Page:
I’m Ashley, a new voice here on the Lake Powell Real Estate Guide. I am Heather’s daughter, next door neighbor, and assistant to name a few. My half black lab, half german shepherd 1 year old pooch Bristol is my best friend and hiking partner. Together, we will be your guides for exploration of the Lake Powell Region in the latest series to the Lake Powell Real Estate Guide: Bristol’s Adventures. In this series, I will share my life long passions for the local landscapes and photography of them. Bristol will share her photo modeling talents.
Almost every day, I take Bristol for a quick breath of fresh air and freedom on a run to the Moon. “The Moon?” You just asked yourself as a slightly puzzled expression crossed your face and the thought entered your mind that I might be crazy. Yes! The Moon. We load in our space ship and go land on a moon of Mars known as Barsoom. At least, that’s what John Carter did in the Disney film “John Carter of Mars”. One of the privileges of residing in this region is that I just load into my Chevy Lumina and cruise down there in roughly one minute.
“The Moon” isn’t really a planet circling Mars. It’s a stretch of tropic shale at the foot of the Kaiparowits Plateau, which towers over Big Water, Utah. It garnered the title “The Moon” from locals some time ago for the appearance of the shale: a grayish-blue powder, partnered with it’s speckled-craters look. (Hence it’s being chosen as the location to film John Carter of Mars). The shale spans miles and miles.
“What is tropic shale?” You’re now asking. Sometime in the Cretacious period, this region was once beneath a very large ocean. Who-knows-how-many-million years later, that ocean is quite obviously gone. The tropic shale is the several million year old version of what was once the ocean’s floor. The neat thing about this is that the ancient, dead (thankfully), dinosaurs (monsters) that once roamed the ocean are now fossils within that shale. Not only does The Moon attract film makers, tourists, off-road enthusiasts and hyper puppies; but paleontologists and scientists also.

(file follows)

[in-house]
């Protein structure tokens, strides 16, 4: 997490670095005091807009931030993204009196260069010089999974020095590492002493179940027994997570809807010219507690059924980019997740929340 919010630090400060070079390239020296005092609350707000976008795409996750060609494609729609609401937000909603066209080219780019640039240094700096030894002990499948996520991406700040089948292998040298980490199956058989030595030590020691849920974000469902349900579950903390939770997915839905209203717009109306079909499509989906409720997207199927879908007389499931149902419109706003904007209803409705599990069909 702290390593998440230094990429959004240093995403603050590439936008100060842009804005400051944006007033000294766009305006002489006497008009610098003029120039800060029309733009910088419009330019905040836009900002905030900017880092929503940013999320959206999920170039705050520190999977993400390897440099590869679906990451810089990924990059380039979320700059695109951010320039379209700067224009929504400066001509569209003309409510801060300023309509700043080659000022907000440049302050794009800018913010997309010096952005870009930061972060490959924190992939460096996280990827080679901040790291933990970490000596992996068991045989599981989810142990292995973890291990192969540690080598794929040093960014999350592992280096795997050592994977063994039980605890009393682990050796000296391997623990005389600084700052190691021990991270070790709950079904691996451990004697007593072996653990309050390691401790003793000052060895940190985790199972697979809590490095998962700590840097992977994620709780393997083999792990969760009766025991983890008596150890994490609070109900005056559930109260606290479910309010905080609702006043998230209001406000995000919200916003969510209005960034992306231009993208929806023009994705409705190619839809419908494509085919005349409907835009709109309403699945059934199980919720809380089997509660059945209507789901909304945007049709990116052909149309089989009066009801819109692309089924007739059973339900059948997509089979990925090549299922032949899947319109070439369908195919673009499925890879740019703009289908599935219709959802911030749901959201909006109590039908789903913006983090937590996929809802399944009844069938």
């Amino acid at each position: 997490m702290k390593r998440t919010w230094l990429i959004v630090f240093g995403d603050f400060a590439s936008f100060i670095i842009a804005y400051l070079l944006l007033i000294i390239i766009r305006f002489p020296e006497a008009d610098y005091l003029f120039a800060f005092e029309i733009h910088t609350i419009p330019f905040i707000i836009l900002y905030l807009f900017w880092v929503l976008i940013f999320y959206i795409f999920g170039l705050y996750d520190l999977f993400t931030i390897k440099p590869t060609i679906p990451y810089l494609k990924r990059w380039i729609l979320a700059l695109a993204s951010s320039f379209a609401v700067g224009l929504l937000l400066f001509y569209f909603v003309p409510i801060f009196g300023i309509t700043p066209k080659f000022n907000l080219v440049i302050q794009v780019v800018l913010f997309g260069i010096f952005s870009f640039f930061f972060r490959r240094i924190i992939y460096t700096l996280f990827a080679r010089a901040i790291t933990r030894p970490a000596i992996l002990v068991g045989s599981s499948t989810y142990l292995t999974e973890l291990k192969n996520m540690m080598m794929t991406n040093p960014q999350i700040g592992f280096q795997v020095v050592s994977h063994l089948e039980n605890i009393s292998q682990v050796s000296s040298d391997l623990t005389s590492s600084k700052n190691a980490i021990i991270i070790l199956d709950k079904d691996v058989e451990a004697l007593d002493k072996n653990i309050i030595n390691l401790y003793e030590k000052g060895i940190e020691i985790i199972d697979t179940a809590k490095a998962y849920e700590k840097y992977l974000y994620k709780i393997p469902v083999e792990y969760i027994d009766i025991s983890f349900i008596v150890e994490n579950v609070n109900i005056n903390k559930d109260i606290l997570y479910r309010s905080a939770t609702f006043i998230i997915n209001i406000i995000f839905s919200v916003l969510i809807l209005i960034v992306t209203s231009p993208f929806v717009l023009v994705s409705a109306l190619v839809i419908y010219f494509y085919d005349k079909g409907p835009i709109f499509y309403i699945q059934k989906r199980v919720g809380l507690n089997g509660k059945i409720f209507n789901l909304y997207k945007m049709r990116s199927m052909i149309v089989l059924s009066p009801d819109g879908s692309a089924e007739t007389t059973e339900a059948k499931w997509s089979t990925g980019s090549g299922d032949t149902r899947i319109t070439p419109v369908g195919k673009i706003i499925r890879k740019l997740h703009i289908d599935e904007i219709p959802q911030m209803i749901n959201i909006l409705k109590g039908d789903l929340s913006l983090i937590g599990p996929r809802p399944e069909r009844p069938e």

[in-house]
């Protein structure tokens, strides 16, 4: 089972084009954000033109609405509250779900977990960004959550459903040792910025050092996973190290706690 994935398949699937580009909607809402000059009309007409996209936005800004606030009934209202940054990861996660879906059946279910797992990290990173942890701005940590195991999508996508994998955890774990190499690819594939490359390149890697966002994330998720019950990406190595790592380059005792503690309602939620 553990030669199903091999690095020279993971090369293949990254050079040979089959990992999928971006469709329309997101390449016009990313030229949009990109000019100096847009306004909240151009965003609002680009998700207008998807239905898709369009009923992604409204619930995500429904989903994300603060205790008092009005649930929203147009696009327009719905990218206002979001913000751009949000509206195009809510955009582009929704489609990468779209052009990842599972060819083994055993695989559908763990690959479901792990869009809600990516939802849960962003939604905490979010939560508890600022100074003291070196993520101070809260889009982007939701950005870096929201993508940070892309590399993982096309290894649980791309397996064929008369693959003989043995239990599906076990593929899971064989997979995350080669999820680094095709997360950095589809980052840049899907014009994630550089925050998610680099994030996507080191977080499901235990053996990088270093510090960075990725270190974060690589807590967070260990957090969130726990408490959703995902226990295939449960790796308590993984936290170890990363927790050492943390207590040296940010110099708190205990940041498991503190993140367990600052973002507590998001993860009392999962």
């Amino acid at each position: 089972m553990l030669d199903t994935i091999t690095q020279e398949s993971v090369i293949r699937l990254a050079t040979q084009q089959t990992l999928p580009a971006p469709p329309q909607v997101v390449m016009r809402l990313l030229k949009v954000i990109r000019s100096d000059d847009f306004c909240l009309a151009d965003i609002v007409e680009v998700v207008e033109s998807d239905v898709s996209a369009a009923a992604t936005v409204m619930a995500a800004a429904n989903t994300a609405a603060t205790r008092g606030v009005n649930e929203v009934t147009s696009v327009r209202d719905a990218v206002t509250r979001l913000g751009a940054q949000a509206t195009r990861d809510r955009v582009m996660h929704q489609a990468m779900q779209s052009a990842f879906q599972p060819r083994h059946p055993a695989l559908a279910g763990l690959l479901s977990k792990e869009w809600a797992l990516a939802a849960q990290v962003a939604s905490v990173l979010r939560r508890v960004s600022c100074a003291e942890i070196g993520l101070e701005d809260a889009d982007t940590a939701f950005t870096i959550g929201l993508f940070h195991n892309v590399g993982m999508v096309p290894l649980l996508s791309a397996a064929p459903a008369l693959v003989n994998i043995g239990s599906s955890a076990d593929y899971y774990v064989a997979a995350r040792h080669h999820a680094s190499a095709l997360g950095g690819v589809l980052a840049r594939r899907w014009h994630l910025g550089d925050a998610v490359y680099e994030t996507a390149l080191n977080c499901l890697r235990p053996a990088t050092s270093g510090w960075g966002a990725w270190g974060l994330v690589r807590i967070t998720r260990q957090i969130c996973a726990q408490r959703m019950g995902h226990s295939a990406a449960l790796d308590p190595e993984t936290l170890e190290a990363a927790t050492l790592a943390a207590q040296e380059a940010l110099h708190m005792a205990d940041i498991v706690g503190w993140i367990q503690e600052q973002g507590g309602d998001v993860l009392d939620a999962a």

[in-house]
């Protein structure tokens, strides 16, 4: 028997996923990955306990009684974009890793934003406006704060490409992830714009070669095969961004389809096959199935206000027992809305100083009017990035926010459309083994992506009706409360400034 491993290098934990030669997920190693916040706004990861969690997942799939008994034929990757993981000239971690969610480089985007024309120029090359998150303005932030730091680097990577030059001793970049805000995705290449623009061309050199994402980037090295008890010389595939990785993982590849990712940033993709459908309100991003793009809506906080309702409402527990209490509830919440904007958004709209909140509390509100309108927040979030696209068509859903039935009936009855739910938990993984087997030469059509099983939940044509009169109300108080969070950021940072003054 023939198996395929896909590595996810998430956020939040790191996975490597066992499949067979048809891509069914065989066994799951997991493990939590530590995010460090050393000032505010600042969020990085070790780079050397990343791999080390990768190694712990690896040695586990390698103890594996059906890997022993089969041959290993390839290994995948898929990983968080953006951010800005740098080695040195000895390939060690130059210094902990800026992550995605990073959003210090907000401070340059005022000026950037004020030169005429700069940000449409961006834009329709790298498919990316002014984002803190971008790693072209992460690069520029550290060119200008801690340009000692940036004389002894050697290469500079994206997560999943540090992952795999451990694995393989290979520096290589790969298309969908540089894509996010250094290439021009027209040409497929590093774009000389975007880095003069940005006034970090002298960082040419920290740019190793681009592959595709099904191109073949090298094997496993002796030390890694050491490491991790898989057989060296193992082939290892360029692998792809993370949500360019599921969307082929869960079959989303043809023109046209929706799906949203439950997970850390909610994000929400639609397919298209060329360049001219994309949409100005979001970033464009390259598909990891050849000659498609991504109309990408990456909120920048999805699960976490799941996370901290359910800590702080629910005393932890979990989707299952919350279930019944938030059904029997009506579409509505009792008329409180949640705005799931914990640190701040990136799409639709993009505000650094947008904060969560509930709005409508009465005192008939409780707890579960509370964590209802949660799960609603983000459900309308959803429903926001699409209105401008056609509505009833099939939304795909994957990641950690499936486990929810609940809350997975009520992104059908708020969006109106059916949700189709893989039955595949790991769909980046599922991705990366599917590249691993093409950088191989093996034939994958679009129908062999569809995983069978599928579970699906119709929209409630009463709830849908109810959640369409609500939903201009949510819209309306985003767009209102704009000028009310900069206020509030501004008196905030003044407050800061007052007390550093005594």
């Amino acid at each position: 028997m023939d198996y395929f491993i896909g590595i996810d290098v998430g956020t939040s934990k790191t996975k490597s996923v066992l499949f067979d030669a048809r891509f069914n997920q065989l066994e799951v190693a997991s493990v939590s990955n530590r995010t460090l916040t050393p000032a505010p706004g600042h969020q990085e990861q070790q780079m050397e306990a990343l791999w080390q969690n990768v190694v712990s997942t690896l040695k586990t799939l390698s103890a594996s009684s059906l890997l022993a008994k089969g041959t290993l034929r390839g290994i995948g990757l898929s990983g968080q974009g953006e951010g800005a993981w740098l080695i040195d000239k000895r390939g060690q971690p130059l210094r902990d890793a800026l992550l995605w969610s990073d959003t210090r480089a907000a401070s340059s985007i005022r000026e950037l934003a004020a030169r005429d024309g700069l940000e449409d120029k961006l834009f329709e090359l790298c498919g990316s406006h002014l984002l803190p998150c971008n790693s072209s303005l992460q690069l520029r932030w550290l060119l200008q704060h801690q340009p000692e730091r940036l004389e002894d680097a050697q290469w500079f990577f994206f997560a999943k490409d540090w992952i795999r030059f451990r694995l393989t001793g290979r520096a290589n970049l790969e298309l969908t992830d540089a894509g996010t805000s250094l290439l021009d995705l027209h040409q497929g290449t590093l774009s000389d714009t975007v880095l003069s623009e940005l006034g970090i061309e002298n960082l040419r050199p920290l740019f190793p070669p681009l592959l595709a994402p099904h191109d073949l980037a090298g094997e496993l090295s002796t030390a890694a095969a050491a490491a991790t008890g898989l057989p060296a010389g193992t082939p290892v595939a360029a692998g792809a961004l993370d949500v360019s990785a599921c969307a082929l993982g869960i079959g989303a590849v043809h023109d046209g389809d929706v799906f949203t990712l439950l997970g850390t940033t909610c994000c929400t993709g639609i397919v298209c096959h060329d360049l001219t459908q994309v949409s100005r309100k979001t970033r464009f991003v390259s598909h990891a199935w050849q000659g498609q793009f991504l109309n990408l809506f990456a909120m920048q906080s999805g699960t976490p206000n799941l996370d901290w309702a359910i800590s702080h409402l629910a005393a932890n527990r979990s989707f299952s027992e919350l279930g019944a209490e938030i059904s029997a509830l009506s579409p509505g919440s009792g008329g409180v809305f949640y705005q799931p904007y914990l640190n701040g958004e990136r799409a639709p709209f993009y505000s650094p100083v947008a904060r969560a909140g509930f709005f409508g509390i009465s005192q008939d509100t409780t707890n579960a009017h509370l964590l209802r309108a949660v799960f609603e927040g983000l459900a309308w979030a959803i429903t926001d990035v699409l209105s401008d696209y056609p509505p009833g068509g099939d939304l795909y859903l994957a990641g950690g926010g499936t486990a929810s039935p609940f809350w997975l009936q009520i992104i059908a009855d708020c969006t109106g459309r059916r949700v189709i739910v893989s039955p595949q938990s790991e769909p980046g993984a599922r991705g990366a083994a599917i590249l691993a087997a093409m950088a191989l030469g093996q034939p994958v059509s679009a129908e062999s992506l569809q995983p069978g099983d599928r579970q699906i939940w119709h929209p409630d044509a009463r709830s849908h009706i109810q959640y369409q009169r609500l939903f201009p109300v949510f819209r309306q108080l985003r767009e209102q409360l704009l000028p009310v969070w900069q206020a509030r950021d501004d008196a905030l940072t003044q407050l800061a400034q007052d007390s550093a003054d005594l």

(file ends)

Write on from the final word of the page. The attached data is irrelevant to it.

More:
Large, scary dinosaur with flippers. One of his finds is pictured here. If you hunt around long enough, you might just find some ancient shark teeth sitting on the ground, or maybe an ancient snail: an ammonite. The point being, as a resident of Big Water, Utah this is my backyard and you should be jealous, then remedy that jealousy by making it your backyard also (I know a great realtor if you need one). Furthermore, this is my dog’s backyard, and I think she might love it more than I do.
So today, we loaded up and drove down the “Creek Hill” behind Big Water. At the bottom of the Creek Hill is guess what: a Creek, Wahweap Creek, which drains into Lake Powell at Warm Creek bay. We drive across the creek, which can be done easily in most any vehicle if it is not flooding. If it is flooded: don’t try to drive across it! Take my word for it, as a traumatized passenger who has experienced it. After crossing the creek, one more short uphill, and we have arrived at The Moon.
This photo was taken right after crossing the creek, looking back at the Creek Hill we drove down to get here. And here’s Bristol enjoying Wahweap Creek.
Onward, the road that crosses the Moon is many miles long, and the Moon area is a gateway to many amazing exploration opportunities, such as The Wahweap Hoodoo’s and Alstrom Point on Lake Powell. Here’s John Carter enjoying reduced gravity on “Barsoom”, taking a leap over the Hoodoo’s.
Bristol and I don’t have that luxury though. We like to cruise about a mile down the road before pulling off into the shoulder and setting loose.
After enjoying some time running around the Moon, we head back for Big Water and the Creek Hill, stopping to take a break for Bristol to get hydrated in Wahweap Creek.
If you’d like more information on The Moon, finding it when you get here, or any of the hikes it serves as a gateway to, you can stop in to the Big Water Visitor Center on Highway 89. Please also feel free to ask in the comments.